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Ask Dr. Sears: RSV Protection

Q  My twin girls were born six weeks early and our insurance didn't approve us for the RSV shot, and now my girls have RSV. What terms do they go by and which babies qualify for the shot? What does RSV mean and how could I have kept them from getting it?

RSV (which stands for respiratory syncytial virus) is one of the most common viruses in infants under two years of age. In healthy infants, this virus is no more serious than the common cold. Yet, there are certain infants in a high-risk group, mainly premature babies, babies with congenital heart problems, or babies with compromised lung function, in whom RSV can be a serious, even life-threatening, condition.

There are certain characteristics about preemies that put them at high-risk for catching RSV. Premature birth interrupts the final stages of normal lung development, and this puts infants at risk for contracting serious RSV disease. These vulnerable infants have not yet developed a normal immune response nor do they have the lung capacity of a full-term baby. This makes it difficult for these infants to fight infection, and that's why RSV can turn very serious very quickly.

According to the American Academy of Pediatrics, each year around 125,000 children are hospitalized in the United States with RSV disease. In fact, RSV is the most common cause of bronchiolitis and pneumonia, and the number one reason for hospitalization of children under the age of two. The number of premature births is on the rise in the United States. With this rise comes an increasing number of infants that are more susceptible to serious RSV disease. Here's what you should know about RSV prevention.

Symptoms of RSV 

Initially, the symptoms of RSV may be similar to a cold. Symptoms may include: fever, runny nose, cough, difficulty breathing, difficulty eating, wheezing, rapid breathing, and a blue color around the lips. An infected, high-risk baby can get very sick very quickly. The highest months of RSV exposure are from fall through spring, and it is spread like the common cold virus: by sneezing, coughing, or hand-to-hand contact.

RSV protection 

Babies who are at-risk for RSV should get an injection of a preventive medicine called Synagis once a month at the beginning of the RSV season, usually five injections. Studies have shown that infants who are given this preventive medicine have a 55 to 78 percent reduced risk of being hospitalized for RSV than untreated infants. Synagis is not a vaccine, but rather a protein antibody that binds to the RSV virus and neutralizes it. Besides this medical protection from RSV, other home-health measures that parents can do to lessen the chance of their baby becoming infected with RSV are:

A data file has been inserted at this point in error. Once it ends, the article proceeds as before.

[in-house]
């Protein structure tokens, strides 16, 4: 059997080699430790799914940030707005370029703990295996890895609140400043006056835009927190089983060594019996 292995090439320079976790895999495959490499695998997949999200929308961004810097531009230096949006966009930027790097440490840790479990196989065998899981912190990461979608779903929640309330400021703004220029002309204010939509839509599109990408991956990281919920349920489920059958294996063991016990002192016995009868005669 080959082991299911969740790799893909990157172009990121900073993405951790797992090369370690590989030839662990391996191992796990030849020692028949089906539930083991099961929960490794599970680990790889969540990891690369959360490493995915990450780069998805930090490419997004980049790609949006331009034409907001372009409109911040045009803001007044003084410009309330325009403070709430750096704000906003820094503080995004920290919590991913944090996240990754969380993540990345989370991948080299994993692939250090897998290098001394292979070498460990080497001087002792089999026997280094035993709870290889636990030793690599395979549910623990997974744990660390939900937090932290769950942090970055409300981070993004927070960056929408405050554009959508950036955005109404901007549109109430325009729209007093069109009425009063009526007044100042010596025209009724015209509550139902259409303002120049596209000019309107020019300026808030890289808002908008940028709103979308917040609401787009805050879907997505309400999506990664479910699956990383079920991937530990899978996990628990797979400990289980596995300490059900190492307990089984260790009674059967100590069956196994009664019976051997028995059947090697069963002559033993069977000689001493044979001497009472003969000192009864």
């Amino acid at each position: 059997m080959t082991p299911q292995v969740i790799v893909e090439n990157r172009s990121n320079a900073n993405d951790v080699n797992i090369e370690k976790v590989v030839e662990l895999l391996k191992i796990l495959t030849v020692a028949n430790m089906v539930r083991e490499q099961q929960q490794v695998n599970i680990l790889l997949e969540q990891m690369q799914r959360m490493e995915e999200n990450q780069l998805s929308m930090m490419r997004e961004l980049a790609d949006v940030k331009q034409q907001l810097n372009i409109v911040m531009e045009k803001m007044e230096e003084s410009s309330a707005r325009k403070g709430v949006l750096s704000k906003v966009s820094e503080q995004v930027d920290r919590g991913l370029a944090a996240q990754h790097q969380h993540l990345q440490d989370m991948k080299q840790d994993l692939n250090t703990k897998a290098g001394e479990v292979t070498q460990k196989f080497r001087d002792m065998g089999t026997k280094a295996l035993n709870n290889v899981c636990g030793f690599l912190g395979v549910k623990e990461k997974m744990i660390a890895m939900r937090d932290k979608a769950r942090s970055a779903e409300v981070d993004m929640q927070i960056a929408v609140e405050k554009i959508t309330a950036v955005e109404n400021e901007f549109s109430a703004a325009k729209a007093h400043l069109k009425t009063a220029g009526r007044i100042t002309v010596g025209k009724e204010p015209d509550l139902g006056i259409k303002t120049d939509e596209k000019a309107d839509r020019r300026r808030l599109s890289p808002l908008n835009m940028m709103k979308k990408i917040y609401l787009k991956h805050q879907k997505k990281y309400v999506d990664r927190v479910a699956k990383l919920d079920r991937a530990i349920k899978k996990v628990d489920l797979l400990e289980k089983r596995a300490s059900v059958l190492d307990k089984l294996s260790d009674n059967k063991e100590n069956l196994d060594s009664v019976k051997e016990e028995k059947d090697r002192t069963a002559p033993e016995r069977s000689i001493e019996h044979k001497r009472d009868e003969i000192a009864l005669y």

• Insist that caregivers wash their hands before touching baby.
  • Wear a mask if you have a cold or when exposing baby to other children or people with cold symptoms.
  • Keep baby away from crowded places.
  • Do not smoke around baby.

If you have a baby in the following risk category, be sure to talk to your child's doctor about preventive medication.

Who should get RSV preventive medicine?

Because these injections are expensive, the Committee on Infectious Diseases of the American Academy of Pediatrics has devised guidelines on which infants should get this RSV preventive medicine. Here are the general guidelines:

  • All premature infants under 32 weeks of age at the start of the RSV season
  • All infants under two years of age with chronic lung disease
  • All infants under two years of age with certain types of congenital heart disease
  • All infants under two years of age with compromised pulmonary or immune function

Infants between 32 and 35 weeks of age at the start of the RSV season are in a sort of in a gray zone in which additional risk factors may make them candidates for these injections. This is the group your babies fit into. Infants between 32 and 35 weeks with the following risk factors should receive the RSV preventive-medicine injections:

  • Infants in daycare
  • Twins or multiple births
  • Infants who are exposed to tobacco smoke and other environmental air pollutants
  • Any medical condition that compromises breathing
  • Infants who have school-age siblings

While Synagis is expensive, it is very cost effective, which is why most insurance companies willingly cover it. The expense of hospitalization for RSV can be ten times the cost of this preventive medicine. Even though RSV is a common and serious illness in infants at risk, using the above medical and home-health preventive measures should lessen its severity.